Colombia will begin sterilizing, relocating, and euthanizing “cocaine hippos” in a bold move to address the burgeoning population descended from those once owned by notorious drug lord Pablo Escobar.
Currently numbering 166 individuals, these hippos pose a significant ecological threat as they continue to multiply uncontrollably.
According to calculations by Colombia’s Ministry of the Environment, there could be as many as 1,000 hippos in Colombia by 2035 if their reproduction is not curtailed.
The hippos wereoriginally brought to Escobar’s Napoles hacienda in the 1980s as part of his extravagant private zoo.
But they have since established a thriving population in one of Colombia’s most important waterways.
The hippos have dramatically altered the local ecosystem, competing with native species, contaminating the water with their excrement, and posing a security risk to nearby communities.
Susana Muhamad, Colombia’s Environment Minister, unveiled the government’s strategy, which will be executed in several stages.
The initial phase will involve the surgical sterilization of 40 hippos per year, beginning next week. This procedure is costly, with each sterilization costing approximately $9,800 – and IT comes with some risks. The operation carries a risk of death or allergic reaction to anesthesia for the hippos and poses risks to the medical staff involved. Furthermore, the animals’ territorial and often aggressive behavior makes the operation challenging.
To mitigate the population explosion, Colombia is also exploring the possibility of relocating some of the hippos to other countries. Authorities have initiated discussions with officials in India and the Philippines, with India a possible destination for 60 of these animals.
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As a last resort, the ministry is developing a protocol for euthanasia.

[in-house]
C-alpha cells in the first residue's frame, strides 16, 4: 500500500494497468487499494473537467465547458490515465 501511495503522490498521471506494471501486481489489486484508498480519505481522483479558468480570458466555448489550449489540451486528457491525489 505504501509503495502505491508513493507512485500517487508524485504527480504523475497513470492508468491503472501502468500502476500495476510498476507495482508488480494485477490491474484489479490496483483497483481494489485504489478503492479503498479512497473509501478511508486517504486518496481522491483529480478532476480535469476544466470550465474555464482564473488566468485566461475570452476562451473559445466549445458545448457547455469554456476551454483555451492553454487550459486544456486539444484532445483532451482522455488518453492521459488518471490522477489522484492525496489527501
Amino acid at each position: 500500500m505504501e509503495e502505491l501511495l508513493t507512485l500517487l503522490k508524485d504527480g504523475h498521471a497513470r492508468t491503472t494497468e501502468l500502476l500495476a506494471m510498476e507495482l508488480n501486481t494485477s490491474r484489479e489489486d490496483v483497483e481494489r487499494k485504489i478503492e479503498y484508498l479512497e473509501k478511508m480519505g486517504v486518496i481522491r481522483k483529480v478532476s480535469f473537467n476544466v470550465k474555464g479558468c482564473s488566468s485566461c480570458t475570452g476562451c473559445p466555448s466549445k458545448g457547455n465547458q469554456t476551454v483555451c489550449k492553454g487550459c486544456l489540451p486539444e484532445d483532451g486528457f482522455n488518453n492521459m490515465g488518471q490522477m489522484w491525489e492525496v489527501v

According to Muhamad, this extreme measure underscores the urgency of the issue and the government’s commitment to protecting the local ecosystem and communities from the hippos’ detrimental effects.
Notably, the Mexican government has declined a proposal to take in some of the hippos, citing unsuitable conditions for their housing.
Hippos also do not have any natural predators. This has made controlling their population even more difficult. However, despite this difficulty, the Colombian government has not made it legal to hunt these large beasts.
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Not all experts and advocates agree with the methods proposed by the Colombian government. Some argue for the creation of sanctuaries or nature reserves where the hippos can live without harming the environment. Additionally, concerns have been raised about the introduction of hippos into new ecosystems, potentially leading to genetic and health problems for local wildlife.
Nicolás Escobar, one of Pablo Escobar’s nephews, spoke to local Colombian media about the government’s plan to euthanize some of the hippos. He said the government should “respect their lives because they are animals that are not to blame for what happened and take advantage of the animals for tourism, so that the people who live on the banks can take people to see them, so that they can generate profitability”.
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